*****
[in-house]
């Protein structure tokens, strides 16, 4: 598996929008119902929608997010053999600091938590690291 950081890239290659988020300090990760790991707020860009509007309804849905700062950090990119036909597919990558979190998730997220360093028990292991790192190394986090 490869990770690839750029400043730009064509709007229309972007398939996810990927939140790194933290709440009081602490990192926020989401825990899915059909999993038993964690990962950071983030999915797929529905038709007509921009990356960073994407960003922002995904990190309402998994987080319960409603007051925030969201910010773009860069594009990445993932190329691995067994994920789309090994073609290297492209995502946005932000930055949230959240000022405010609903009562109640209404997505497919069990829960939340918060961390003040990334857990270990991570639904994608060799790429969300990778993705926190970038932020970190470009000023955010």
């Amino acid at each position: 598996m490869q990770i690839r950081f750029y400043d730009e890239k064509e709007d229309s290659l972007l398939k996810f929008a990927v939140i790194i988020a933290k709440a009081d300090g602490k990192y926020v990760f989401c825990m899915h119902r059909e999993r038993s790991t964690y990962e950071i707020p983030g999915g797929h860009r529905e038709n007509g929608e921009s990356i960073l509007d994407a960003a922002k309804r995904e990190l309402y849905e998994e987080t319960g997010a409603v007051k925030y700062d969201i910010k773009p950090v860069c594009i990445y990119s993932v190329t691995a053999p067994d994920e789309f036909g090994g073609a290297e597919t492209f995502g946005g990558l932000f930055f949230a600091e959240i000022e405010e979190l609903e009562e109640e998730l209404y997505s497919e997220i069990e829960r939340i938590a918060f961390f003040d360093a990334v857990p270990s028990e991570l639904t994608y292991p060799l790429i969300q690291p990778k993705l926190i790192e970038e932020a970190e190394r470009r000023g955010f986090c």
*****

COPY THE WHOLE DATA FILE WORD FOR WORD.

[in-house]
């Protein structure tokens, strides 16, 4: 598996929008119902929608997010053999600091938590690291 950081890239290659988020300090990760790991707020860009509007309804849905700062950090990119036909597919990558979190998730997220360093028990292991790192190394986090 490869990770690839750029400043730009064509709007229309972007398939996810990927939140790194933290709440009081602490990192926020989401825990899915059909999993038993964690990962950071983030999915797929529905038709007509921009990356960073994407960003922002995904990190309402998994987080319960409603007051925030969201910010773009860069594009990445993932190329691995067994994920789309090994073609290297492209995502946005932000930055949230959240000022405010609903009562109640209404997505497919069990829960939340918060961390003040990334857990270990991570639904994608060799790429969300990778993705926190970038932020970190470009000023955010």
């Amino acid at each position: 598996m490869q990770i690839r950081f750029y400043d730009e890239k064509e709007d229309s290659l972007l398939k996810f929008a990927v939140i790194i988020a933290k709440a009081d300090g602490k990192y926020v990760f989401c825990m899915h119902r059909e999993r038993s790991t964690y990962e950071i707020p983030g999915g797929h860009r529905e038709n007509g929608e921009s990356i960073l509007d994407a960003a922002k309804r995904e990190l309402y849905e998994e987080t319960g997010a409603v007051k925030y700062d969201i910010k773009p950090v860069c594009i990445y990119s993932v190329t691995a053999p067994d994920e789309f036909g090994g073609a290297e597919t492209f995502g946005g990558l932000f930055f949230a600091e959240i000022e405010e979190l609903e009562e109640e998730l209404y997505s497919e997220i069990e829960r939340i938590a918060f961390f003040d360093a990334v857990p270990s028990e991570l639904t994608y292991p060799l790429i969300q690291p990778k993705l926190i790192e970038e932020a970190e190394r470009r000023g955010f986090c």